## Thursday, October 21, 2010

### A Recursively Defined Sequence to Challenge Your Algebra Students

In continued tribute to Dr. Mandelbrot, here is a challenge problem for your Algebra 2 students which develops the ideas of iteration and recursively-defined sequences while providing technical skill practice.  From my own experience, even some of the strongest will trip over the details so don't be surprised if you get many different answers for the 5th term in part (c) below! We all know that current texts do not provide enough mechanical practice and this becomes more evident as our top students move into the advanced classes.

THE CHALLENGE

A sequence is defined as follows. Each term after the first is two less than three times the preceding term.

(a)  If the first term is 2, determine the 2nd through 5th terms.

(b) If the first term is 1, determine the 100th term. Explain.

(c) If the first term is x, determine simplified expressions in terms of x for the 2nd through 5th terms.  To help you verify your answers, the 5th term is 81x - 80. Show all steps clearly.  Compare your results with others in your group and resolve any discrepancies.

(d) Write a general expression for the nth term if the 1st term is x. It should work for all terms including the first! Explain your method. Proving your formula works for all n is optional.
Answer:  3^(n-1)x - (3^(n-1) - 1)
NOTE:  Students who have learned the formula for the nth term of a geometric sequence should recognize the first term in this answer! Help them to make the connection...

(e)  Extension:  Change the recursive relationship to: Each term after the first is three less than twice the preceding term.  Redo part (d) for this new sequence. The pattern is more challenging!
Ans:  2^(n-1)x - 3(2^(n-1) - 1)
NOTE: For the more advanced students, have them prove their "formula" by induction.

Final Comment: In what form do you think this kind of question would appear on the SATs and, yes, this topic is tested and has appeared!

"All Truth passes through Three Stages: First, it is Ridiculed... Second, it is Violently Opposed... Third, it is Accepted as being Self-Evident." - Arthur Schopenhauer (1778-1860)

"You've got to be taught To hate and fear, You've got to be taught from year to year, It's got to be drummed In your dear little ear. You've got to be carefully taught." --from South Pacific

## Monday, October 18, 2010

### Odds and Evens Week of 10-18-10

Much has been happening in the world of mathematics and mathematics education. I'm only scratching the surface here.

• The passing of Professor Mandelbrot -- There is no question that this man has left an eternal "singularity" in the profession. Who among us has not been mesmerized by the computer images generated by one of his creations. He dared to think different and was not always recognized or lauded for his uncanny knack of seeing patterns no one else could. When asked to look back on his career, Dr. Mandelbrot compared his own trajectory to the rough outlines of clouds and coastlines that drew him into the study of fractals in the 1950s.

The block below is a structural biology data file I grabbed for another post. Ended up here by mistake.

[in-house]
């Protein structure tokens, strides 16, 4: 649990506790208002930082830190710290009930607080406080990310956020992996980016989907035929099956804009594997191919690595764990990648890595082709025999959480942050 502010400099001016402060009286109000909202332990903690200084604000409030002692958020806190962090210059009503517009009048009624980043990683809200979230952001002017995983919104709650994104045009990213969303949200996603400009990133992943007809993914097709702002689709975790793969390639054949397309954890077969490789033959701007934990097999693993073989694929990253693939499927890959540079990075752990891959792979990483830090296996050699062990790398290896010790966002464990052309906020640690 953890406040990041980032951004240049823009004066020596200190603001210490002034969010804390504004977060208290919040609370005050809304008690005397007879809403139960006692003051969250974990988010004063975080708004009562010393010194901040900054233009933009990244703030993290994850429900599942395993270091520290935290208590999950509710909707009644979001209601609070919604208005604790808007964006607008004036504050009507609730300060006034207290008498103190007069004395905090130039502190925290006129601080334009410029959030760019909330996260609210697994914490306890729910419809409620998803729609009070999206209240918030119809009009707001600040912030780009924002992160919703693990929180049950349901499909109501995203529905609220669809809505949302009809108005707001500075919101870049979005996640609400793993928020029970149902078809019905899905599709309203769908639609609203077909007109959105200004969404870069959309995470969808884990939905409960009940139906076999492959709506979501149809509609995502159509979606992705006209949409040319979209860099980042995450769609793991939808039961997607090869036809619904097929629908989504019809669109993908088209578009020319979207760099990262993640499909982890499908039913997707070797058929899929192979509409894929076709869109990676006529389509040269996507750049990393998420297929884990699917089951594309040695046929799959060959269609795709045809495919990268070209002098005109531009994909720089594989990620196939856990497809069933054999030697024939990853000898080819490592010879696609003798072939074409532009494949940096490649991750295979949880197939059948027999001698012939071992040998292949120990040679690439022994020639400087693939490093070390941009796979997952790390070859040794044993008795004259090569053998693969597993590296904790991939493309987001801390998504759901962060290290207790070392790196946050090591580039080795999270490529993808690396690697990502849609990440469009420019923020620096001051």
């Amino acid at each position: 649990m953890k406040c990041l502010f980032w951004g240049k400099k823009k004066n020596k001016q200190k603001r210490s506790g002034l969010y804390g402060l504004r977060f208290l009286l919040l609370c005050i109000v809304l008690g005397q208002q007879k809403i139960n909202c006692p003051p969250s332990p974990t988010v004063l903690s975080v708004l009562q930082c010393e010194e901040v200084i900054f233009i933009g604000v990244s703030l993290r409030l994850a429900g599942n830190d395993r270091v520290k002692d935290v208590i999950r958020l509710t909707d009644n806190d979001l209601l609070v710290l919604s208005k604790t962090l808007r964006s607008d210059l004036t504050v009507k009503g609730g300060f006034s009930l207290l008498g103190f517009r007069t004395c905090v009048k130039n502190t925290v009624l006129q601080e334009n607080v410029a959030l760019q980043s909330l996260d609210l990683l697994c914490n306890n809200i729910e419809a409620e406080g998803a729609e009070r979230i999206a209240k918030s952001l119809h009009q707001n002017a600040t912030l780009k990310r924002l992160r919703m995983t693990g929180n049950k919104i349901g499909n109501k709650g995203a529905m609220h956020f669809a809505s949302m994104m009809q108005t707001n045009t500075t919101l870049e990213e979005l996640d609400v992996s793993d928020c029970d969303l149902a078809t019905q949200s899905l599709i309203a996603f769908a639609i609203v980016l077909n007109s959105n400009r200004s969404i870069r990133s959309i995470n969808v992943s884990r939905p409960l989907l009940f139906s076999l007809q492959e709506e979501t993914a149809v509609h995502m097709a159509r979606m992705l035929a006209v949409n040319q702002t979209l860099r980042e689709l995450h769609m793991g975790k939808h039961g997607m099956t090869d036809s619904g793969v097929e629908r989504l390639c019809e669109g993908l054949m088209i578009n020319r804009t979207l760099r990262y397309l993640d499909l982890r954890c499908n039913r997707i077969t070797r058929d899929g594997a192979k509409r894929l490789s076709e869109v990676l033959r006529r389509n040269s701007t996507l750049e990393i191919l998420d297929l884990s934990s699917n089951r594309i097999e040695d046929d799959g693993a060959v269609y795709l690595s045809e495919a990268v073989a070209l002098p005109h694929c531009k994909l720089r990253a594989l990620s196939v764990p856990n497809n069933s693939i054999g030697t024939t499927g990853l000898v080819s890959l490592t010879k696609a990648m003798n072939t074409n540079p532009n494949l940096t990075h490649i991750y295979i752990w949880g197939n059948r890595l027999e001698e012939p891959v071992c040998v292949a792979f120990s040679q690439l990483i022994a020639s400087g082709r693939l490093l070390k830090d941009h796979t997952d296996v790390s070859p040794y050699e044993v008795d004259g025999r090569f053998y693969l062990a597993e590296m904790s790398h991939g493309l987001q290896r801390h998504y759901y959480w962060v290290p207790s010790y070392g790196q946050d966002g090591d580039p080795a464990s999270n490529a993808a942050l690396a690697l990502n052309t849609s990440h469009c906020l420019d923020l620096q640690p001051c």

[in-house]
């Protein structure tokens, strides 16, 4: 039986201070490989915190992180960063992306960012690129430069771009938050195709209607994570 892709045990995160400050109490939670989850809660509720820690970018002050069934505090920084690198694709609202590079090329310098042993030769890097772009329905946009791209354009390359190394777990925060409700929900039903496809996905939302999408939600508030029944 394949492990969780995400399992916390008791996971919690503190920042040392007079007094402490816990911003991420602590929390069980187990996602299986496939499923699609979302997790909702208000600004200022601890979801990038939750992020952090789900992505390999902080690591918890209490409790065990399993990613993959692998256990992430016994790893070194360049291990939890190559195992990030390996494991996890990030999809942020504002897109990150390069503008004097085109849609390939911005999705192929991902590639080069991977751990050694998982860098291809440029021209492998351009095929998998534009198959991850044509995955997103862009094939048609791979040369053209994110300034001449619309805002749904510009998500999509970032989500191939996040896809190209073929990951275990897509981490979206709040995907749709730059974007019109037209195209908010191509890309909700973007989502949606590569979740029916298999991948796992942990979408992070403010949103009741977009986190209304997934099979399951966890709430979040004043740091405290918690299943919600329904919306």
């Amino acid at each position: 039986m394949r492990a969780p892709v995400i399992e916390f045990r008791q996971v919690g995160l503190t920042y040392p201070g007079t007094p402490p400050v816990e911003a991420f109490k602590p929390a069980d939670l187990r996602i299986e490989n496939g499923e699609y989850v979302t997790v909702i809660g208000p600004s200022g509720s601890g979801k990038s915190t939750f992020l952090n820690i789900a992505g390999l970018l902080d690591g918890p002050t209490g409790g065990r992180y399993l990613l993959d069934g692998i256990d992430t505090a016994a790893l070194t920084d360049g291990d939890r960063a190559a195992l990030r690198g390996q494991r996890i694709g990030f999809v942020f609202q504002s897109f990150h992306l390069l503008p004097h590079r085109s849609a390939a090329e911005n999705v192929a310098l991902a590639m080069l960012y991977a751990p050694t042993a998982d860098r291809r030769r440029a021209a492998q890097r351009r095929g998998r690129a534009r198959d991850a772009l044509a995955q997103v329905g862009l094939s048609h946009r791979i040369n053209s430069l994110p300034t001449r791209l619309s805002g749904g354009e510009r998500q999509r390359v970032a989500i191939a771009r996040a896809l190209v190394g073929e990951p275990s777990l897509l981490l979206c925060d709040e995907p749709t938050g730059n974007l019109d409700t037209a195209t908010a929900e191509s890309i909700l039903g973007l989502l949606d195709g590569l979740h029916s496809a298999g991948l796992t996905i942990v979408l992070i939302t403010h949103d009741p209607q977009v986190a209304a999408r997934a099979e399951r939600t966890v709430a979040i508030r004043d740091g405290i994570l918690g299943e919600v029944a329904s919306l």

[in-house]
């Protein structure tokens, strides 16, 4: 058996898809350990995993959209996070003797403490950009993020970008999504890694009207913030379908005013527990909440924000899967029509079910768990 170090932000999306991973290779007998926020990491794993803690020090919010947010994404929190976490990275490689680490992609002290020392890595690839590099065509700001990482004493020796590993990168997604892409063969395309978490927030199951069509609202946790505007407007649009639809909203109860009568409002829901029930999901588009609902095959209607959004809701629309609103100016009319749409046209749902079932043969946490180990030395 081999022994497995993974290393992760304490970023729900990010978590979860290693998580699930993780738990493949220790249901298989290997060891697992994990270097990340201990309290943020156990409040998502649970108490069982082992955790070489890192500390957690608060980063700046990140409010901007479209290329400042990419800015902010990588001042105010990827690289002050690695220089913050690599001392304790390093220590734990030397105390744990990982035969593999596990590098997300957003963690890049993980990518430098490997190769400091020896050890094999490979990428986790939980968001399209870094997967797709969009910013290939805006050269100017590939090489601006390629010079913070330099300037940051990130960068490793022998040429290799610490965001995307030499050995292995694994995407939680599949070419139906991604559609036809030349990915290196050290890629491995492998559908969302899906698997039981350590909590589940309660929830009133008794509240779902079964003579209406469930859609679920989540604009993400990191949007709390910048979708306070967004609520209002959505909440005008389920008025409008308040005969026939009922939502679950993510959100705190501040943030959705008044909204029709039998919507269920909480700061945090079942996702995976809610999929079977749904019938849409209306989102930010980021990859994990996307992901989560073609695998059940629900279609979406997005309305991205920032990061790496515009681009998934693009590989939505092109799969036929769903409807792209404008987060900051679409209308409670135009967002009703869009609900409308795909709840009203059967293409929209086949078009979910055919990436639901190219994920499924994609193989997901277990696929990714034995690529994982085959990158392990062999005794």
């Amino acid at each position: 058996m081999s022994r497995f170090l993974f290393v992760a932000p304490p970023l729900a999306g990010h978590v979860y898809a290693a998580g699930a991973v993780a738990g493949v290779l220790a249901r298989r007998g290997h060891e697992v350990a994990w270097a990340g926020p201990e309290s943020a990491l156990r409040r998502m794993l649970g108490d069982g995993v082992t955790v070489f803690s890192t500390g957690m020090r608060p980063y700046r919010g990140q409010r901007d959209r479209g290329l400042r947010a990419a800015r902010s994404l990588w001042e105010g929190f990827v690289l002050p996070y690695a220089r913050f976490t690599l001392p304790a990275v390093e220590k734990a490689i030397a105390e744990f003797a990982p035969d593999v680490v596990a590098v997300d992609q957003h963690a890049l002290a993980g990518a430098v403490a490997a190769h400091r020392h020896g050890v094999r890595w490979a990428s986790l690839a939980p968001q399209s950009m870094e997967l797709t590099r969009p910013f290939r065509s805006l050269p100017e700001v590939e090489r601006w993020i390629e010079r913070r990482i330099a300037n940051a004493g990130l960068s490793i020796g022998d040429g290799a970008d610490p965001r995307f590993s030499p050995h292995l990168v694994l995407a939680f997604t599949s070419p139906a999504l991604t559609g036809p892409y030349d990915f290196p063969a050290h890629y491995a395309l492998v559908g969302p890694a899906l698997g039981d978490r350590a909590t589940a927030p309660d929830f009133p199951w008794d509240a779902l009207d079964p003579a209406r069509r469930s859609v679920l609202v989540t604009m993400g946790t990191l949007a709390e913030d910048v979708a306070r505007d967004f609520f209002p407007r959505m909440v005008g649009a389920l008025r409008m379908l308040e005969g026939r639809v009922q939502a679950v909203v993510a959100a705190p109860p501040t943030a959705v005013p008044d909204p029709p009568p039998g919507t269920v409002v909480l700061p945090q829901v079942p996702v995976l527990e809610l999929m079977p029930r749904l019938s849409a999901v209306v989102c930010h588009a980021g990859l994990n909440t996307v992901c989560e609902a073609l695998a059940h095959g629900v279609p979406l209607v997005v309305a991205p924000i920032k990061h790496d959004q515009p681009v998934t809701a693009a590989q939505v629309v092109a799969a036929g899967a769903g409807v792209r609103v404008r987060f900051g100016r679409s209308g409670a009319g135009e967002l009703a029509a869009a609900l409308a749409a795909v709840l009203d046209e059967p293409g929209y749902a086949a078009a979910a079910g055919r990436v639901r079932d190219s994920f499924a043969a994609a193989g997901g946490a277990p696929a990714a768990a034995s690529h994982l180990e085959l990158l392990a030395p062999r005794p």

“If you take the beginning and the end, I have had a conventional career,” he said, referring to his prestigious appointments in Paris and at Yale. “But it was not a straight line between the beginning and the end. It was a very crooked line.”

"All Truth passes through Three Stages: First, it is Ridiculed... Second, it is Violently Opposed... Third, it is Accepted as being Self-Evident." - Arthur Schopenhauer (1778-1860)

"You've got to be taught To hate and fear, You've got to be taught From year to year, It's got to be drummed In your dear little ear You've got to be carefully taught. --from South Pacific

## Monday, October 4, 2010

### Odds and Evens- October 2010

The following is excerpted from the essay, "When Pedagogic Fads Trump Priorities" in the 9-29-10 edition of Ed Week. The author is Mike Schmoker, an author, speaker and education consultant.
"First we need coherent, content-rich guaranteed curriculum - that is, a curriculum which ensures that the actual intellectual skills and subject matter of a course don't depend on which teacher a student happens to get...

Second - and just as important - we need to ensure that that students read, write and discuss, in the analytic and argumentative modes, for hundreds of hours per school year, across the curriculum...

Third, we need to honor, beyond lip service, the nearly half-century-old model for good lessons that all of us know, but so few consistently implement:

Good lessons start with a clear curriculum-based objective and assessment, followed by multiple cycles of instruction, guided practice, checks for understanding (the soul of a good lesson) and ongoing adjustments to instruction... multiple checks for understanding may be the most powerful, cost-effective action we can take to ensure learning. Solid research demonstrates that students learn as much as four times as quickly from such lessons.

For decades we have put novelty and the false god of innovation above our most obvious, proven priorities"...
I've been in touch with Mr. Schmoker to congratulate him for the courage to speak the truth. I hope to continue the dialog. He also takes on "differentiated instruction" and mindlessly incorporating technology into lessons as if "that will rescue poor instructional plans from failure."

I rarely say this, but, if you disagree with him, you are either wrong or hypocritical! Yup, dems fighting' words!

And now for something completely different...

"All Truth passes through Three Stages: First, it is Ridiculed... Second, it is Violently Opposed... Third, it is Accepted as being Self-Evident." - Arthur Schopenhauer (1778-1860)

" You've got to be taught To hate and fear, You've got to be taught From year to year, It's got to be drummed In your dear little ear You've got to be carefully taught." --from South Pacific